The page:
Mad Dogs and Englishmanand
I'll See You Again.
Coward's films include the romantic Brief Encounter (1946) and the patriotic In Which We Serve (1942), for which he was director (with David Lean), actor, and producer. (His patriotism was also displayed in his work as a British agent during World War II; he used his reputation as a flamboyant bon vivant as a cover.) He also wrote short stories and a novel, Pomp and Circumstance (1960), performed in cabaret, made recordings, wrote and directed TV specials, and wrote three autobiographical works, Present Indicative (1937), Middle East Diary (1945), and Future Indefinite (1954), which were collected in one volume in 1986. His play Song at Twilight (1966), an autobiographical drama about an aging homosexual writer who has had to write dishonestly about himself, initiated a revival of interest in Coward's works. He was knighted in 1970.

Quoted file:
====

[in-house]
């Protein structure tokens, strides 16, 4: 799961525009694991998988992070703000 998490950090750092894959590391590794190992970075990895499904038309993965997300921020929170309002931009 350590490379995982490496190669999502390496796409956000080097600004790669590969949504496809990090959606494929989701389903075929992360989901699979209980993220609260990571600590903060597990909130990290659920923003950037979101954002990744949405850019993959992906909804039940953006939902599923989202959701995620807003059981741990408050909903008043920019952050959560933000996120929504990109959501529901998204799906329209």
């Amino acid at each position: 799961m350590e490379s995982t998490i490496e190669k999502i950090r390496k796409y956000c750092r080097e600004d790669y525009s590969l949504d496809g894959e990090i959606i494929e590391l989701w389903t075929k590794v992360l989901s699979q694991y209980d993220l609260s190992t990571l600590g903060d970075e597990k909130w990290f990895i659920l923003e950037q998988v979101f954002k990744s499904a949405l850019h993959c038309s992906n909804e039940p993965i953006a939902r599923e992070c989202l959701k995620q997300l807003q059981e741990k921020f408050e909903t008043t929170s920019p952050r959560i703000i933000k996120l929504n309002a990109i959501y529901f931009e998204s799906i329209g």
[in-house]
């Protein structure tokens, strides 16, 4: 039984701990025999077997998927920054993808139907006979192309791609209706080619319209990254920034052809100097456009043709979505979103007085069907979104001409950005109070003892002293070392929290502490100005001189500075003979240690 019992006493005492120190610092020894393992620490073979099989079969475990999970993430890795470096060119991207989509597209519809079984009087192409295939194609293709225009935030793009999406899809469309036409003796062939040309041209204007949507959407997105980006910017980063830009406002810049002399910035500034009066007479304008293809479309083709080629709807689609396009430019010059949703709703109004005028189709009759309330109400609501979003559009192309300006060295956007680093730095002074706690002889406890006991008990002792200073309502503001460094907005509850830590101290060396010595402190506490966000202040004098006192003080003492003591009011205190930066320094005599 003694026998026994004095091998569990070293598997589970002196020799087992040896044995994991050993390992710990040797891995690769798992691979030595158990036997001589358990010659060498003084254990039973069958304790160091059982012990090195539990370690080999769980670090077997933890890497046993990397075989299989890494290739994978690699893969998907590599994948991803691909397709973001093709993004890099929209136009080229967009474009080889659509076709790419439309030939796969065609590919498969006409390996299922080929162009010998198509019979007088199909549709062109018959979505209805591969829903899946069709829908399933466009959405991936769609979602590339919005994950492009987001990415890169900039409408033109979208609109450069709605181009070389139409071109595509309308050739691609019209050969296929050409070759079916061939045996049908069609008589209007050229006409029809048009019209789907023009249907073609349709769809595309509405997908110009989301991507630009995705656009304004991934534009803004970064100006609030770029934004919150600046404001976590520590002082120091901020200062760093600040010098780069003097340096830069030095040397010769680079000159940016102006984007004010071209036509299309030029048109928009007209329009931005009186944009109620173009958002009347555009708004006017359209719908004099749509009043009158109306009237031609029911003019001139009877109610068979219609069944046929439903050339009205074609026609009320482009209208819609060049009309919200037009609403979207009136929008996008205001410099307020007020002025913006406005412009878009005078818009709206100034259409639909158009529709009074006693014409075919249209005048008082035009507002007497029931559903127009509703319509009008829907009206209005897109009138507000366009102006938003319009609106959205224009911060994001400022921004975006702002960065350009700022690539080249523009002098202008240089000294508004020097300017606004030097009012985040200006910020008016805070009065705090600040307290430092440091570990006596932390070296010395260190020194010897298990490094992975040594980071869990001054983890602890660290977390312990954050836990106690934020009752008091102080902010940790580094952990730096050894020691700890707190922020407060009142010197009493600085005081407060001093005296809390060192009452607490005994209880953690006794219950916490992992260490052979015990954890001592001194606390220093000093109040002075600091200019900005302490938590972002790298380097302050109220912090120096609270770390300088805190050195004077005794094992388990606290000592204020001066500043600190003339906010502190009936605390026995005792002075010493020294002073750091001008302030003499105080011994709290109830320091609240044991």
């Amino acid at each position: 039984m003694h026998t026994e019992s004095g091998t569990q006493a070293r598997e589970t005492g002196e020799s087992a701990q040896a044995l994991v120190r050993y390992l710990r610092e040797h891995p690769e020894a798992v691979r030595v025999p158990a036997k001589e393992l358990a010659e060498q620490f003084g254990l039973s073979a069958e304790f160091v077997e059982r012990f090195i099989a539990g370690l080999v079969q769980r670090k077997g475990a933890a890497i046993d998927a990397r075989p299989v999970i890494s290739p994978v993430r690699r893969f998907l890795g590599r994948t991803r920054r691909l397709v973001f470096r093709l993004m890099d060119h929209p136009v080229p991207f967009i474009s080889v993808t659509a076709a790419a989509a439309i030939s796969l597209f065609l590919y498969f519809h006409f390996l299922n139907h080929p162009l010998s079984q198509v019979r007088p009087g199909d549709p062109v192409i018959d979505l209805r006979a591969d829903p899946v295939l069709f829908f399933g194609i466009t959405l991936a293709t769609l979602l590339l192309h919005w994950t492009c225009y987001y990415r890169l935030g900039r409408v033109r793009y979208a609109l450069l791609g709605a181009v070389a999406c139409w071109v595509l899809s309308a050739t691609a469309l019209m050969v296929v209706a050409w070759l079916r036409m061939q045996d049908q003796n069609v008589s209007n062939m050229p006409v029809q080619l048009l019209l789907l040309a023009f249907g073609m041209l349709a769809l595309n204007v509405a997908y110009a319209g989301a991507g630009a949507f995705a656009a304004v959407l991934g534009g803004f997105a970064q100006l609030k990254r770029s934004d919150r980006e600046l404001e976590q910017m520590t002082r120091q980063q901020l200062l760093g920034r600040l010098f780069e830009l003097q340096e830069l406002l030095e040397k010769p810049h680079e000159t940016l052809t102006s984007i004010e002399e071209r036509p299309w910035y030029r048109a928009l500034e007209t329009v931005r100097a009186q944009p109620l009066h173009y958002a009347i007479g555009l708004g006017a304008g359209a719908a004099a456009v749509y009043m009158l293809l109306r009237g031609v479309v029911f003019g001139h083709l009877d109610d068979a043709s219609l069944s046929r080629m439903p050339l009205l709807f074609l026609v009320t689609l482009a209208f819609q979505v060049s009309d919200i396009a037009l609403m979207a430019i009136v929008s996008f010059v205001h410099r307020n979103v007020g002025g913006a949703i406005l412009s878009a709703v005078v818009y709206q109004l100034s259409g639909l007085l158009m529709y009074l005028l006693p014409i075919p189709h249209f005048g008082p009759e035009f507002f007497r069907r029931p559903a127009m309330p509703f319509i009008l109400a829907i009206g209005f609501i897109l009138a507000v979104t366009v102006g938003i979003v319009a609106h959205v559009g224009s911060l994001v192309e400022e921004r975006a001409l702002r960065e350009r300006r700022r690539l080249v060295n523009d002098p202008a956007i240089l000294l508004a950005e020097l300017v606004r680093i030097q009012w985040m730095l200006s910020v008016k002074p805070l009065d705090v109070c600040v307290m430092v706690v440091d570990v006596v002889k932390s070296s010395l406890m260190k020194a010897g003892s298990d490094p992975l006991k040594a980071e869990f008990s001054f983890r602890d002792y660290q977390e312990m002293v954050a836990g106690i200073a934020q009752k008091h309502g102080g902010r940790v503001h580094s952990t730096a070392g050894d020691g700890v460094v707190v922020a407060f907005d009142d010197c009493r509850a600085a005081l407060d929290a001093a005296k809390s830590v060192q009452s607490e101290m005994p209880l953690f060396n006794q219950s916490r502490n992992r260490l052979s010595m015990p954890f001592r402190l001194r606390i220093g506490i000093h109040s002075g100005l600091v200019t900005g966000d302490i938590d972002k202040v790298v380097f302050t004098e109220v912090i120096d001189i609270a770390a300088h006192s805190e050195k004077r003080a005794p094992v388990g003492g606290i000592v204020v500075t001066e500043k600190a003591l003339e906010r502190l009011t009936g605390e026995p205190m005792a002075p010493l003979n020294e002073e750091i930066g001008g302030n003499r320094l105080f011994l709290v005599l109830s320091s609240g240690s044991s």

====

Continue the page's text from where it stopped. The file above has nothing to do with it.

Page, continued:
See G. Payne and S. Morley, ed., The Noël Coward Diaries (1988, repr. 2000); memoir by G. Payne (with B. Day, 2000); B. Day, ed. The Letters of Noël Coward (2007) and The Noël Coward Reader (2010); biographies by S. Morley (1968), C. Castle (1973), W. Marchant (1975), C. Lesley (1976), C. Fisher (1992), and P. Hoare (1996); C. Lesley, G. Payn, and S. Morley, Noël Coward and His Friends (1979); studies by C. R. Morse (1973), R. Greacen (1978), J. Lahr (1983, repr. 2002), F. Gray (1987), J. Russell (1987), and M. Levin (rev. ed. 1989).
The Columbia Electronic Encyclopedia, 6th ed. Copyright © 2012, Columbia University Press. All rights reserved.
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